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Posts from February 2012

Windpower Case Study in Ontario (Part 1: Coal-fired generation not displaced)

By William Palmer -- February 29, 2012

[Editor Note: This case study of Ontario, Canada (one of the least emissions-producing electricity systems in the world) by a veteran energy engineer uses available data to shed light on unfounded claims about industrial wind turbines. Some aspects of the Ontario situation are unique, but many considerations are applicable to all countries/states/provinces. Part II concludes this case study tomorrow.]

“Even while wind was at peak operation, the coal generators served as backup (at low load) to be able to respond rapidly to the anticipated, and actual, drop in wind output that occurred just hours later.”

It has been claimed that industrial wind turbines allow Ontario to shut down coal-fired electrical generating stations. But the facts reveal this to be a myth.

The following graph shows how Ontario has generated its electricity from 1988 to 2011.…

U.S. Oil Exports: Open Letter to Bill O'Reilly from Economist Donald Boudreaux (Keystone XL a-okay)

By Robert Bradley Jr. -- February 28, 2012

“[T]here is a second main factor that spawns new economic fallacies every day. This is the persistent tendency of men to see only the immediate effects of a given policy, or its effects only on a special group, and to neglect to inquire what the long-run effects of that policy will be not only on that special group but on all groups. It is the fallacy of overlooking secondary consequences.”

- Henry Hazlitt, Economics in One Lesson. quoted here.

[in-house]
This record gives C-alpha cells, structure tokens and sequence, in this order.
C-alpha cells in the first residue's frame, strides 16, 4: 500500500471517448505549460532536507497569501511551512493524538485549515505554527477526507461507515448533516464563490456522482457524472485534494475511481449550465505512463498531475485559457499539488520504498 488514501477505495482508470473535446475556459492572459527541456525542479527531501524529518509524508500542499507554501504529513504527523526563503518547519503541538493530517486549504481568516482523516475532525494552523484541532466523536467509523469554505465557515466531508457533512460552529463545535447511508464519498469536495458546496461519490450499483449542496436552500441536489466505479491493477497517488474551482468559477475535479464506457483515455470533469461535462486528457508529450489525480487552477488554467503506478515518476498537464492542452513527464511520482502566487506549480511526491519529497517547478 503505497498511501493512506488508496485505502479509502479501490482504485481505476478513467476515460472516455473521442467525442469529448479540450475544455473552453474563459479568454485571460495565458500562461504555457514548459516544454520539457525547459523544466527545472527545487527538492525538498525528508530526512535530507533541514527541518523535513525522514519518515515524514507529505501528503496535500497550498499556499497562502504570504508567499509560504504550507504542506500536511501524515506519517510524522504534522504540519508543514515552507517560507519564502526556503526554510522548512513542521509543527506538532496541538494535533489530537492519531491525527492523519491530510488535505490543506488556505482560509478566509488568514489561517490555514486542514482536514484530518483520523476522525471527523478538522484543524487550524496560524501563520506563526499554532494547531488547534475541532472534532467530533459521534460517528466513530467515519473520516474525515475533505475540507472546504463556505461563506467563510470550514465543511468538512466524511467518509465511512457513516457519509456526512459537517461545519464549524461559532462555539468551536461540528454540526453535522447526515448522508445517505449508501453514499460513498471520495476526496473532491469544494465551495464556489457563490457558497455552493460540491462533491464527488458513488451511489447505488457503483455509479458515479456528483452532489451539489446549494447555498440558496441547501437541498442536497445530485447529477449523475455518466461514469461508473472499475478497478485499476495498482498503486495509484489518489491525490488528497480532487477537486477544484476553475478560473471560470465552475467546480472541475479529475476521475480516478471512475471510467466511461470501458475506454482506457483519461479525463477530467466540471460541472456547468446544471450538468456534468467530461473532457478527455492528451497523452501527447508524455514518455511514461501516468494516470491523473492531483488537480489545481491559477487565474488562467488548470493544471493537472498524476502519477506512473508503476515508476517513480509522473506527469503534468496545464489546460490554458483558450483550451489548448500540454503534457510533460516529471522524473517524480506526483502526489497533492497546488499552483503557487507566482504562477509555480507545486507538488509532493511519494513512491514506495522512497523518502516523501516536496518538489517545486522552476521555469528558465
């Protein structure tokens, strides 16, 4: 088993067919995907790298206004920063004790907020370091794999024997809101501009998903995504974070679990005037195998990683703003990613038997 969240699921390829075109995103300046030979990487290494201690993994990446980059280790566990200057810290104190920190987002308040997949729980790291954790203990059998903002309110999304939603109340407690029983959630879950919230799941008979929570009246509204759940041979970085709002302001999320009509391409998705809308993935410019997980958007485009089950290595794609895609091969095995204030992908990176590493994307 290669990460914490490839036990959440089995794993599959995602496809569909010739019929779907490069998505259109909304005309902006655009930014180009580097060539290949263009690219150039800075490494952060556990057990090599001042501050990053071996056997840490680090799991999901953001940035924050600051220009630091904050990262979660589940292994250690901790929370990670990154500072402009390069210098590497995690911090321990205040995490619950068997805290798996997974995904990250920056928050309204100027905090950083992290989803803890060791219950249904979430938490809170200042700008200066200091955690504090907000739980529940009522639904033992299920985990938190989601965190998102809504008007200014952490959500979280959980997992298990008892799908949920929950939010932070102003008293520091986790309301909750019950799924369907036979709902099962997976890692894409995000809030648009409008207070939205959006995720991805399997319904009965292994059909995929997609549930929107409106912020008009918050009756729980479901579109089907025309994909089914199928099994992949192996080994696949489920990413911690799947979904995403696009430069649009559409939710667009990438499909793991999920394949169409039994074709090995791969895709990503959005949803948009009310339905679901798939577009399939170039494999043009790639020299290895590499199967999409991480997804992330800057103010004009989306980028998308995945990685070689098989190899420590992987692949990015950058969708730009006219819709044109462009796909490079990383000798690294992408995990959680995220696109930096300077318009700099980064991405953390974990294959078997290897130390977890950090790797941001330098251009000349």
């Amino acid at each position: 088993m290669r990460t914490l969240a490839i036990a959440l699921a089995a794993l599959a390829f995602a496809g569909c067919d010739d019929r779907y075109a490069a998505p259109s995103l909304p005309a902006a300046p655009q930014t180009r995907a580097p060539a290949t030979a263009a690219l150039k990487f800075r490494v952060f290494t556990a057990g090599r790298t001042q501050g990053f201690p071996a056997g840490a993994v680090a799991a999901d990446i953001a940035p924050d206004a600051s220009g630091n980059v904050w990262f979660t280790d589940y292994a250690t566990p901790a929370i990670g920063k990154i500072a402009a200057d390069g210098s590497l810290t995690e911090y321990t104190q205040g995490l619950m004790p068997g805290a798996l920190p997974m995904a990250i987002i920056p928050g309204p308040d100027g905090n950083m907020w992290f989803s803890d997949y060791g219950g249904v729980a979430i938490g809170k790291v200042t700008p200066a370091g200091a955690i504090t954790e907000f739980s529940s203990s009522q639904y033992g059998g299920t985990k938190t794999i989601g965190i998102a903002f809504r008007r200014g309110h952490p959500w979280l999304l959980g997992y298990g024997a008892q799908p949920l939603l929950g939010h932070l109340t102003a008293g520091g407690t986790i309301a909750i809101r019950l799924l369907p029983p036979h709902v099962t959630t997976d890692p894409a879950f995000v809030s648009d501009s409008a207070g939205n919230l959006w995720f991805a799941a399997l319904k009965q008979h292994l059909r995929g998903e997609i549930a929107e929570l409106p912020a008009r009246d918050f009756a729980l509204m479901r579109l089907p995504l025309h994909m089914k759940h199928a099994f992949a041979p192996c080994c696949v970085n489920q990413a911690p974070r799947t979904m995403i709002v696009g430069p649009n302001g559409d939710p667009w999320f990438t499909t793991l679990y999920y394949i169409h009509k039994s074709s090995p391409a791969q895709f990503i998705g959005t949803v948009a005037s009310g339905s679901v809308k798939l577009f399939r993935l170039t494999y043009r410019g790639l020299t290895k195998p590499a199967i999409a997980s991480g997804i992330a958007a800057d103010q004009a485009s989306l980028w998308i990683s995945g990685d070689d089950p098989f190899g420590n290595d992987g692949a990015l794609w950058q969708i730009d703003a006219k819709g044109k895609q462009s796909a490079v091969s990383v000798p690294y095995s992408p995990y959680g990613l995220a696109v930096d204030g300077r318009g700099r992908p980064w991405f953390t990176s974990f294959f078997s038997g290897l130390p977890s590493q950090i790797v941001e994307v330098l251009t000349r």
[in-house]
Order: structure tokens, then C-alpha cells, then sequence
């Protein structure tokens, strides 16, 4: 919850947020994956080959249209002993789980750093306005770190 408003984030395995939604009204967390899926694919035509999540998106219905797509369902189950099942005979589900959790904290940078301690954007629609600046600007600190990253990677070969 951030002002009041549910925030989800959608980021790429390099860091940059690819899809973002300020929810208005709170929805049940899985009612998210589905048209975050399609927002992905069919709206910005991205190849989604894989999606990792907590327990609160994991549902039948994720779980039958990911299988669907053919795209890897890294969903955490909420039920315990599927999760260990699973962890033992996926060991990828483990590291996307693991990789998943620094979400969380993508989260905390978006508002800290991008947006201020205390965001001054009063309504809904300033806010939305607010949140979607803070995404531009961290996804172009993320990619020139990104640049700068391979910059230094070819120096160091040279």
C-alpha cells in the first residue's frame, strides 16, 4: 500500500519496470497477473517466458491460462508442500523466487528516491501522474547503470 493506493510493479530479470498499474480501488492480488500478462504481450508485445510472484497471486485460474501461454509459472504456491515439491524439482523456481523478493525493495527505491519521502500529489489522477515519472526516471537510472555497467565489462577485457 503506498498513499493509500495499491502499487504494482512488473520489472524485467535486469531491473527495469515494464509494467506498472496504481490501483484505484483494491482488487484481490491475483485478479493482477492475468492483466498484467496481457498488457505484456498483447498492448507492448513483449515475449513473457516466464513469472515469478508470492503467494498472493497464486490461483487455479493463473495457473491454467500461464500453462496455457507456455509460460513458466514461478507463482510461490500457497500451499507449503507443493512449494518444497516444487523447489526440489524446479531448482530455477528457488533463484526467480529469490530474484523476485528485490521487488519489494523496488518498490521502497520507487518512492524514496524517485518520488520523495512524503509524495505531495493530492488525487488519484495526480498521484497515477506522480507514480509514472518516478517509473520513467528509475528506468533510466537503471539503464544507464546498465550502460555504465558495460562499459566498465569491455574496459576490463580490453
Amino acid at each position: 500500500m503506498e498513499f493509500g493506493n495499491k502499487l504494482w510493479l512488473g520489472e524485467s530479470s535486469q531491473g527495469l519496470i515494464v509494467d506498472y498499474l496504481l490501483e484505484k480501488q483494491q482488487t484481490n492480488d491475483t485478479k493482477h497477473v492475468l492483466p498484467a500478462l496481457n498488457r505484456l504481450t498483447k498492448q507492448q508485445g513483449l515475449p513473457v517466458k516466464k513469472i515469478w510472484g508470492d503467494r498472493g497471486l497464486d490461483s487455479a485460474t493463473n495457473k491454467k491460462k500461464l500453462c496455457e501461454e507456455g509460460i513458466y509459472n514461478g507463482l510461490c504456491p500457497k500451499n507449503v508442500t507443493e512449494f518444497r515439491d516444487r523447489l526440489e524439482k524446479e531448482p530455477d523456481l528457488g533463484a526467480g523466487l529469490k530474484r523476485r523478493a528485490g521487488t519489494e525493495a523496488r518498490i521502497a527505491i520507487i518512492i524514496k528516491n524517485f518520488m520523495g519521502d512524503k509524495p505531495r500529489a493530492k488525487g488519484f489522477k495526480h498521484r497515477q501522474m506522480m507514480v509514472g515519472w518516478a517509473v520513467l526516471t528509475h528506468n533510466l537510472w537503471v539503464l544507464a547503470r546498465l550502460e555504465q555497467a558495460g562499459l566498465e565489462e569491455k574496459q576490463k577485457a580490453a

At Cafe Hayek, economist Donald Boudreaux, Professor of Economics at George Mason University, wrote an open letter to Fox News host Bill O’Reilly’s opposition to exporting U.S. oil to other countries. O”Reilly has a populist streak, and he is prone to seeing the seen and not the unseen when it comes to economics, a sin indeed to economics as a science.…

UT Study on Frac Water Contamination: "No Evidence" (Anti-drilling false alarm cut down to size)

By Steve Everley -- February 27, 2012

A recent study from the University of Texas at Austin’s Energy Institute found “no evidence” of groundwater contamination resulting from hydraulic fracturing. Concluded lead author Charles Groat: “We found no direct evidence that hydraulic fracturing itself – the practice of fracturing the rocks – had contaminated shallow groundwater.”

Here is the list of the UT Energy Institute’s overview of findings:

  • Researchers found no evidence of aquifer contamination from hydraulic fracturing chemicals in the subsurface by fracturing operations, and observed no leakage from hydraulic fracturing at depth.
  • Many reports of groundwater contamination occur in conventional oil and gas operations (e.g., failure of well-bore casing and cementing) and are not unique to hydraulic fracturing.
  • Methane found in water wells within some shale gas areas (e.g., Marcellus) can most likely be traced to natural sources, and likely was present before the onset of shale gas operations.

Wind Spin: Misdirection and Fluff by a Taxpayer-enabled Industry

By <a class="post-author" href="/about#john-droz">John Droz, Jr.</a> -- February 24, 2012

Overcoming the Climate: The Case of Malaria

By Chip Knappenberger -- February 23, 2012

The Collapsing Case for 'Green' Energy (Berkeley's Borenstein on an intellectual wrong turn )

By Robert Bradley Jr. -- February 22, 2012

More Bad Neo-Malthusian Behavior (Pacific Institute's Peter Gleick joins the Climategate Gang, Paul Ehrlich, John Holdren, etc.)

By Robert Bradley Jr. -- February 21, 2012

Sen. Alexander: Statement on Production Tax Credit ($27 billion over 10 years is enough!)

By Thomas Marks -- February 20, 2012

Petroleum Development in the Ecuadorian Amazon: Setting the Record Straight (Part III: Did International Oil Firms Despoil Eastern Ecuador's Environment?)

By Douglas Southgate -- February 17, 2012

Petroleum Development in the Ecuadorian Amazon: Setting the Record Straight (Part II: Oil wealth & socioeconomic progress in Ecuador)

By Douglas Southgate -- February 16, 2012